My rating: 5 out of 5
5. Dedication by Emma McLaughlin and Nicola Kraus
When I was at the library getting my library card, the heavily-made-up librarian—with electric blue eye shadow and hair that deserved its own zip code—told me I could check out two books that day while they reviewed my application and called my references (“what?” is right). She then gave me a 10-minute tutorial on how to check out books and a lecture on not incurring late fees. Because, at 30, clearly I looked like I’d never stepped foot in a library before. Still, I got giddy over the thought of actually checking out a book, old-school like, for the first time in ages, so I meandered down the fiction aisle and picked up the first book by an author whose name I recognized.
Emma and Nicola wrote the wildly-popular The Nanny Diaries, and while I loved it back in the day, I’d never heard of Dedication and checked it out based on their crowd appeal alone. At first, I found it a bit boring and dragging. It seemed almost too cliche. Girl in her 30s returns home over Christmas to show her ex-boyfriend, who turned into a world-famous musician, what he gave up.
But the format, which switched every chapter from a high school year back to the present, wound up being a great way to tell a story, and even though I never dated a musician or anyone famous for that matter (though SVV may be famous on this blog, ha), I found the teen angst and the scenarios simultaneously sweet and relatable.
My rating: 4 out of 5
6. Love with a Chance of Drowning by Torre deRoche
I’ve followed Torre for several years now, since she just returned from her trip sailing around the world, so I feel as if I “know” her. Thus, I was stoked when her e-book got picked up by three publishing companies in three different countries for a print run. Hyperion sent me an advanced copy as I plan to feature her in a women’s magazines, and as I started to read the book, I was afraid I wasn’t going to like it (which, hello, how awkward when you have to give someone with whom you are virtually friends a bad review on her debut book). The reason being that Torre and her boyfriend Ivan use a whole lot of “baby” this and “baby” that when talking, and I found it very distracting throughout the book (and I must say I am absolutely averse to baby talk or PDAs of any kind…maybe this doesn’t bother the average reader).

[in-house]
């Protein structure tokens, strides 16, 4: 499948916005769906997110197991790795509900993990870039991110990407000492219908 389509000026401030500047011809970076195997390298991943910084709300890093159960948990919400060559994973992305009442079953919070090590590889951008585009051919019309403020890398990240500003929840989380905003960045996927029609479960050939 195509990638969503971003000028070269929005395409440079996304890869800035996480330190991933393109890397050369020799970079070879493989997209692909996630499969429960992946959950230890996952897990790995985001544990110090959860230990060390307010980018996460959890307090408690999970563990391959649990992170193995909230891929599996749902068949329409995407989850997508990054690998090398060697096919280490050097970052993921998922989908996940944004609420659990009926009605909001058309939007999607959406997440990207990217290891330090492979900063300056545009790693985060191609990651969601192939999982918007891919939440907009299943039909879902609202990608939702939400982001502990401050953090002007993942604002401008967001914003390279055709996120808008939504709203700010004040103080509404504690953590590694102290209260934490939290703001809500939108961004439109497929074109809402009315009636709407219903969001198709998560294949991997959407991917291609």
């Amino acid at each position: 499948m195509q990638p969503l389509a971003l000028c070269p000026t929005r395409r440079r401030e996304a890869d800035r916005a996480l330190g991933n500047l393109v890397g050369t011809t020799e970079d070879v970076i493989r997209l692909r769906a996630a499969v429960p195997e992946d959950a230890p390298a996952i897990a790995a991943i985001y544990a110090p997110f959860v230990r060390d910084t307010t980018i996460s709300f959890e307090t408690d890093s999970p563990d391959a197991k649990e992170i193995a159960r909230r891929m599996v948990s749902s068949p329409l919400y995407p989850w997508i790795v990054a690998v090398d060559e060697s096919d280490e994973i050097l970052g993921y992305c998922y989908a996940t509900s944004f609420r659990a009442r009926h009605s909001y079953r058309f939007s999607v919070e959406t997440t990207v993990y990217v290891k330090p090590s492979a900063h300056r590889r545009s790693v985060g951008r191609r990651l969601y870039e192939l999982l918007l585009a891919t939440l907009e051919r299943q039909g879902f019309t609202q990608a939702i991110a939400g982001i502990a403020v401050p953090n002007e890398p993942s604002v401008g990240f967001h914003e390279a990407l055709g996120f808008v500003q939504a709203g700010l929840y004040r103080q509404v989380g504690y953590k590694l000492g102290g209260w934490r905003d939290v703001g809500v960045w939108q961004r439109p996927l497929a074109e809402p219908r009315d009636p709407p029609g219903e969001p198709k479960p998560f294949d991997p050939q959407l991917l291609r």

But luckily, a chapter or two into Torre’s endearing tale of moving from Australia to San Francisco only to fall madly in love with an Argentinean and agree to sail around the world with him won me over. Even though this is a memoir, it reads like an adventure novel, and I had to remind myself at times that all of this truly happened to the two main characters. As adventurous as I think I am, this self-proclaimed “fearful adventurer” has me beat in spades. I’m not sure I could take off on a little sailboat across the Pacific with just SVV for emotional, technical and medical support. What I loved the most about this book was how Ivan and Torre would immerse themselves in a culture, as they did in the Marquesas, and truly live like locals, sharing glimpses of islander life with readers. I’d be lying if I said I didn’t want to mimic their trip now—though, diver or not, at the end of the day I’m still extremely terrified of the ocean.
This book is a must for anyone who has had grand dreams but been too afraid to act on them; Torre is living proof that fear doesn’t have to be a dead end to the path to a great adventure, but merely a minor roadblock. (The book doesn’t come out until May but you can pre-order it now via Amazon.)
My rating: 4.5 out of 5
I’ve been avoiding Requiem (the final installment of Delirium) for too long as I don’t want that trilogy to end, even though it popped up on my Kindle the day it came out, so that’s up next on my list. I also feel I need to get a start on the Cassandra Clare books finally, as the movies are already in the works.